Joyce, Patrick Weston (1827–1914), educationalist, historian, linguist, translator and collector of folk music, was born in Ballyorgan, Co. Limerick, one of the eight sons of Garrett Joyce, a shoemaker known locally as ‘Garrett the Scholar’ for his knowledge of poetry and religion, and his wife, Elizabeth (O'Dwyer), of Keale, Co. Limerick. By 1830 his family had settled in the nearby village of Glenosheen, where his brother Robert Dwyer Joyce (qv) was born. Joyce attended hedge schools in Fanningstown, Kilmallock, Galbally and Mitchelstown, where he studied a diverse curriculum of science, grammar, history and the classics. In 1845 he was employed as a teacher with the Commission of National Education, and his obvious ability quickly gained him promotion to the position of principal of the Clonmel Mechanics' Institute (1850–1) and then to the position of principal of the West Dublin Model School (1851–6).
Joyce was one of fifteen teachers selected in 1856 by the commission to reorganise the national school system, and in the course of this work he moved to Dublin, where he studied at Trinity College Dublin, graduating Bachelor of Arts (BA) (1861) and Master of Arts (MA) (1864). His extensive teaching experience was utilised in the publication of several educational textbooks, the most influential being A handbook for school management (1863), which ran to twenty-five editions and remained for many years a key text in training colleges. He also published course-books for children, notably The geography of the counties of Ireland (1883) and A child's history of Ireland (1898). The latter sold more than 86,000 copies and was adopted as a textbook by catholic institutions in Australia, New Zealand and America. Joyce's achievements as an educationalist were recognised by an honorary Doctor of Laws (LLD) degree from Trinity College (1870) and in his subsequent appointment as principal of the Commissioner's Training College, Marlborough Street, Dublin (1874–93).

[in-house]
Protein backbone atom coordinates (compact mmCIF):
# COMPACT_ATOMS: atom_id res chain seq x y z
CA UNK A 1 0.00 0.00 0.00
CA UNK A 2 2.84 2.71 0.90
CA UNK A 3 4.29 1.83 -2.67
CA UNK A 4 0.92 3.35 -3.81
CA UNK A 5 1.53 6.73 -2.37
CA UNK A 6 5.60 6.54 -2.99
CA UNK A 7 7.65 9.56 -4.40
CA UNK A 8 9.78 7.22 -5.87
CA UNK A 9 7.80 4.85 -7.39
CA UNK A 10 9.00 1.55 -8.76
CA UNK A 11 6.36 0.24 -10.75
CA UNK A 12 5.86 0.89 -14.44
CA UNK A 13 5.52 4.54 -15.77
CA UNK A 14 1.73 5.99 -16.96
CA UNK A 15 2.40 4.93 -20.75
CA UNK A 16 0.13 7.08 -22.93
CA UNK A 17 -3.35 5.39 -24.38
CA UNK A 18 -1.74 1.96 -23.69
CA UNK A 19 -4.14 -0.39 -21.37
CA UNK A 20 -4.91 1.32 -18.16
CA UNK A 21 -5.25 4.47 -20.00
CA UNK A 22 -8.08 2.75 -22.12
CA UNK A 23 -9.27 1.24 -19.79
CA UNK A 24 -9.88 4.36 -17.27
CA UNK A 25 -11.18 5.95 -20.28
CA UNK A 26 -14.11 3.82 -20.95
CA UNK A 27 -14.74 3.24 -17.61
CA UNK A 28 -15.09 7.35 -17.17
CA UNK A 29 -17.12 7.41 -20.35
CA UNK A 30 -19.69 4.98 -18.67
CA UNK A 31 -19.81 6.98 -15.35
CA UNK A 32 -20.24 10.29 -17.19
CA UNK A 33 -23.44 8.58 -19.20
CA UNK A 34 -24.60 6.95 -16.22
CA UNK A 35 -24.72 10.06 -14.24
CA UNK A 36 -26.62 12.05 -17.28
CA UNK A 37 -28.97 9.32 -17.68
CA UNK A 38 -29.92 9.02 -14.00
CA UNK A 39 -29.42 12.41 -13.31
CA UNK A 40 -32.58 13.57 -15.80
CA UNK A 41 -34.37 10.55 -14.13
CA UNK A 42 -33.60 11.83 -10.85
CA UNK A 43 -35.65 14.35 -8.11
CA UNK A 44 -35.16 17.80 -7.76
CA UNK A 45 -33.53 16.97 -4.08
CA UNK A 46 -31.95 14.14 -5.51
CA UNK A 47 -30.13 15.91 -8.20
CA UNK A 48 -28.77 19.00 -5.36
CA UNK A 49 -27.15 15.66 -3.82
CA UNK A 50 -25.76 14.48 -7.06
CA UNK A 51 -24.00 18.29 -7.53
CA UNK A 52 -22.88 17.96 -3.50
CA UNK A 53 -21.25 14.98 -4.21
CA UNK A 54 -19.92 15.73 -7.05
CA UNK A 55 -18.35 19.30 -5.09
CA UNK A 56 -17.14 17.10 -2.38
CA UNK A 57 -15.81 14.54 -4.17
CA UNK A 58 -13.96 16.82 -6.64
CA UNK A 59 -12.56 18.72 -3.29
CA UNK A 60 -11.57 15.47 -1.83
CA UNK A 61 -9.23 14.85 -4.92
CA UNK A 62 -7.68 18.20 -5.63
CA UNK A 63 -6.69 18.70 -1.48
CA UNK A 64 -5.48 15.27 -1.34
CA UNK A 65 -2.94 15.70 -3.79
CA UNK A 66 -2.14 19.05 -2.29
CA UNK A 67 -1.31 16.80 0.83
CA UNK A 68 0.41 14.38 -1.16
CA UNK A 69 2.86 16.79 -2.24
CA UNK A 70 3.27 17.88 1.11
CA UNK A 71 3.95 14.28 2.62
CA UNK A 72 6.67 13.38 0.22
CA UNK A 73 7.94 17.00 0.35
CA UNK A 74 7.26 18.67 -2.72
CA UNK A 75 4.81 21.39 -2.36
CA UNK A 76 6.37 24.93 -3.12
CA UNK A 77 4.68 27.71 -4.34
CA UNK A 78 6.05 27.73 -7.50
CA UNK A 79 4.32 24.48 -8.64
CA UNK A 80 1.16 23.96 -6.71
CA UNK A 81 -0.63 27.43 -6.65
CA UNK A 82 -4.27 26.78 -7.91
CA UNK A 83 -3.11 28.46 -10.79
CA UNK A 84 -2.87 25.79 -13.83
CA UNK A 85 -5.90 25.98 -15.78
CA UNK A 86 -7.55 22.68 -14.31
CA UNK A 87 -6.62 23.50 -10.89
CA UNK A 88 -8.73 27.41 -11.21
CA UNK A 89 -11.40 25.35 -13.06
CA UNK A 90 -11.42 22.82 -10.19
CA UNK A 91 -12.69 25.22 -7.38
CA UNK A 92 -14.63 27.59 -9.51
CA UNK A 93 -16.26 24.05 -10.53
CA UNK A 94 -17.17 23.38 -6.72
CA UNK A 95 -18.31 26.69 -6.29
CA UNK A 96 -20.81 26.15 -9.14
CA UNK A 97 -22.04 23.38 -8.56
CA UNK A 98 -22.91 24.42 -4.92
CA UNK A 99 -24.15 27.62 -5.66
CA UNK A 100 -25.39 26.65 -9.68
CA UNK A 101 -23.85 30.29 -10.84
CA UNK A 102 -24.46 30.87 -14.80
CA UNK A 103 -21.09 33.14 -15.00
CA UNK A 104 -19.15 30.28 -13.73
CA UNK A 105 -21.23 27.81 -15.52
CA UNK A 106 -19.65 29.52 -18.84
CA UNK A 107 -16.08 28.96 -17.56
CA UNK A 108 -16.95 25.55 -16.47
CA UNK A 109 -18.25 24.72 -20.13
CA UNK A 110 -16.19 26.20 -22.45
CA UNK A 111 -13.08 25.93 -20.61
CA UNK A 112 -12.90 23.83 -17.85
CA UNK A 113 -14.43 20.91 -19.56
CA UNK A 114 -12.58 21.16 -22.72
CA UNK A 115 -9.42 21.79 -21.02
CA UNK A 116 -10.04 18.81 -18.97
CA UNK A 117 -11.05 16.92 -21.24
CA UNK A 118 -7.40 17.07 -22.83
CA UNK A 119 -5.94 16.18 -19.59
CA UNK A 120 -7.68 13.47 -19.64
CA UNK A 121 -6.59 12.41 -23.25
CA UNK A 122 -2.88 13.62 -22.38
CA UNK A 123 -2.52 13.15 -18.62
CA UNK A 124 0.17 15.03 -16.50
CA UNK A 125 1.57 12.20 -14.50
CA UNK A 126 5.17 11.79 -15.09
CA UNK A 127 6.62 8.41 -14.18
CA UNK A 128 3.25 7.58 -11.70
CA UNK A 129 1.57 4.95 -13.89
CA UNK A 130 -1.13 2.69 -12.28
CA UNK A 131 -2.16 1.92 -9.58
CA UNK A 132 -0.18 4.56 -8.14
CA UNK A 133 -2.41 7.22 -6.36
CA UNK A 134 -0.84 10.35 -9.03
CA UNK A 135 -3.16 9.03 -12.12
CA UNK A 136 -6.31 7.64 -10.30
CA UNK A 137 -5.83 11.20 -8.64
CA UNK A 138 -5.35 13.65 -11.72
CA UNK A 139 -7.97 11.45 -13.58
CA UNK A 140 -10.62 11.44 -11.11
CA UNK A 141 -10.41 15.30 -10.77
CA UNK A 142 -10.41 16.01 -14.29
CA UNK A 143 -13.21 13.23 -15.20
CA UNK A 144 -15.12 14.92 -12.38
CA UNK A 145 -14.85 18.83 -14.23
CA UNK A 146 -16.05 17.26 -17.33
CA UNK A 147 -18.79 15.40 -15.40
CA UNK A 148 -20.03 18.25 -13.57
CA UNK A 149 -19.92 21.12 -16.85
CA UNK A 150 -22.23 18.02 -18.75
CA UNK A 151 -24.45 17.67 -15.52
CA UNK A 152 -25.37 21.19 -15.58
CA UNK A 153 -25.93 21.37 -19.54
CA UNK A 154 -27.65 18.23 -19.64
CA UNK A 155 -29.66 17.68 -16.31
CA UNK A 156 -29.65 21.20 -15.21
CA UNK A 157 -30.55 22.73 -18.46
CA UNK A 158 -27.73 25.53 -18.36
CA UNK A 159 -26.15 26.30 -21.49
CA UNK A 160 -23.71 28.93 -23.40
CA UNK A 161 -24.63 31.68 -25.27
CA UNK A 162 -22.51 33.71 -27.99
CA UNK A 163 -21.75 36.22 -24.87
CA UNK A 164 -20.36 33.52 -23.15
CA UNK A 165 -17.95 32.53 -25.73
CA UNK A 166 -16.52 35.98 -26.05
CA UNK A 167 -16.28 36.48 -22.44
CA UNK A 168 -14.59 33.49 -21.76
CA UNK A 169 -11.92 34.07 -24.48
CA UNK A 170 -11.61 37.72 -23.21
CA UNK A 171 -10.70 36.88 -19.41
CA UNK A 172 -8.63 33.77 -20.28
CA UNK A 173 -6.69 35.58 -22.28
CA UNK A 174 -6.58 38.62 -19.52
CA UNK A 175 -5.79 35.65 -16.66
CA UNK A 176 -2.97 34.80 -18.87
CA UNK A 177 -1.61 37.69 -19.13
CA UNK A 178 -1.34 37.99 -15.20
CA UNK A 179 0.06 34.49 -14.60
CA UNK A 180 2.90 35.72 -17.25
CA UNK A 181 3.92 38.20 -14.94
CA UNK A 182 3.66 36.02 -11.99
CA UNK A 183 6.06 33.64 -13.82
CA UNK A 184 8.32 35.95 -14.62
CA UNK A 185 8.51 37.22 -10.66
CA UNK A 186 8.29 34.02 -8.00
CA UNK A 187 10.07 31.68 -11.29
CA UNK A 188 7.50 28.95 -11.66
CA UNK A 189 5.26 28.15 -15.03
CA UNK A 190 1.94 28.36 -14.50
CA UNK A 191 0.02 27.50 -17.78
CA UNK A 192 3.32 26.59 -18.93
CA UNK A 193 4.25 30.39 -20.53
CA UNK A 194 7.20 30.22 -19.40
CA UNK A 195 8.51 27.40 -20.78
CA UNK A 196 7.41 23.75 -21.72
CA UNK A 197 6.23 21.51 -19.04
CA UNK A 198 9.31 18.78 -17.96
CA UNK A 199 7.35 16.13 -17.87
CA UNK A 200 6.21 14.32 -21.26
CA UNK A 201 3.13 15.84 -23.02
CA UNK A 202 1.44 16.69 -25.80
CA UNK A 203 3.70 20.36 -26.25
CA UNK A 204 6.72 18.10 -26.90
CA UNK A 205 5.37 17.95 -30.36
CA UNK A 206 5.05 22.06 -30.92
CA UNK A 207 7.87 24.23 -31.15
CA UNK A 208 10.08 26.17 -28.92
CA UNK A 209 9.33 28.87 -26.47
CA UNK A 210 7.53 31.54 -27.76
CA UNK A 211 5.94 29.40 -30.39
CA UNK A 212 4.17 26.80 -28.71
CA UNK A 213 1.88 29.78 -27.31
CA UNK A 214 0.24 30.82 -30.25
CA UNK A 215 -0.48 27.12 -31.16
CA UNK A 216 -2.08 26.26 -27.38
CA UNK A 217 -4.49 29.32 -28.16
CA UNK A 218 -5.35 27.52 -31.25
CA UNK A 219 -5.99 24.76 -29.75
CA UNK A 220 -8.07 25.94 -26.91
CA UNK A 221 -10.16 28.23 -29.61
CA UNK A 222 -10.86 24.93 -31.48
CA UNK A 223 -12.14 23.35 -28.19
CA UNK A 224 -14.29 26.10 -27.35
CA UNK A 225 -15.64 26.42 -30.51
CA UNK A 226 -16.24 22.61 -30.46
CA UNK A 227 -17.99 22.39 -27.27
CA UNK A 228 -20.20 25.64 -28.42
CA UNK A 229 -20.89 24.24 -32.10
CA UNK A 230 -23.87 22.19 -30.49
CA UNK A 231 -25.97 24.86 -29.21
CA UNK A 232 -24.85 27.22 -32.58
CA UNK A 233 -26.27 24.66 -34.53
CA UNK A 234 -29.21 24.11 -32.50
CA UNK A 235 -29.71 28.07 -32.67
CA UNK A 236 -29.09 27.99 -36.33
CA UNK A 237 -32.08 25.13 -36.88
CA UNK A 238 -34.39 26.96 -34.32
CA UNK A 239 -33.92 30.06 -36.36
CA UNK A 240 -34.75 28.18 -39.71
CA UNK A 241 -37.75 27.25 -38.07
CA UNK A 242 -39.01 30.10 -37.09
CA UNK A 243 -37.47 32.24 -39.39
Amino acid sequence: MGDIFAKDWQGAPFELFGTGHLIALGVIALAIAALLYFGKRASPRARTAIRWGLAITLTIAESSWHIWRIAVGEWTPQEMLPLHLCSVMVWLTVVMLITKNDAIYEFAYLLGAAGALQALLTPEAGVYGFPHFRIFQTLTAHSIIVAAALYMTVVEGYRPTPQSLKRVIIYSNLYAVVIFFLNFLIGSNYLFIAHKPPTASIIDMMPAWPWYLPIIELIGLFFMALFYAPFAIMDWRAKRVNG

Despite his distinguished professional career, Joyce is now remembered chiefly for his considerable contribution to Irish culture, his passion for which originated in his early childhood in Glenosheen. In all, he published some thirty books on Irish music, history, literature, folklore, topography and language. In the early 1850s he collaborated with George Petrie (qv) in the preservation of traditional songs, contributing some twenty airs to the latter's anthology The ancient music of Ireland (1855). Joyce continued this conservation project, and published four collections of traditional Irish music, among them Ancient Irish music (1872) and Old Irish folk music and songs (1909). He produced several volumes of Irish history, notably A short history of Ireland to 1608 (1893) and A social history of ancient Ireland (1903), as well as a translation of early Irish myths, Old Celtic romances (1879), which was used by Tennyson in ‘The voyage of Maeldune’. He was particularly acclaimed for his enduring topographical work The origin and history of Irish names of places (3 vols, 1869–70) and his pioneering linguistic study of modern Hiberno-English, English as we speak it in Ireland (1910). Ancillary to these interests, Joyce became involved with various cultural institutions: he was a member (1863) and councillor (1884–5) of the Royal Irish Academy, and worked for the Society for the Preservation of the Irish Language from its inception in December 1876. He also served on the commission for the publication of the Brehon Laws and was president of the Royal Society of Antiquaries of Ireland (1906–8).
In 1856 Joyce married Caroline Waters of Baltinglass, Co. Wicklow, with whom he had two daughters and three sons, one of whom was the author Weston St John Joyce. He died 7 January 1914 at his home, Barnalee, Rathmines, and was buried two days later in Glasnevin cemetery.
More information on this entry is available at the National Database of Irish-language biographies (Ainm.ie).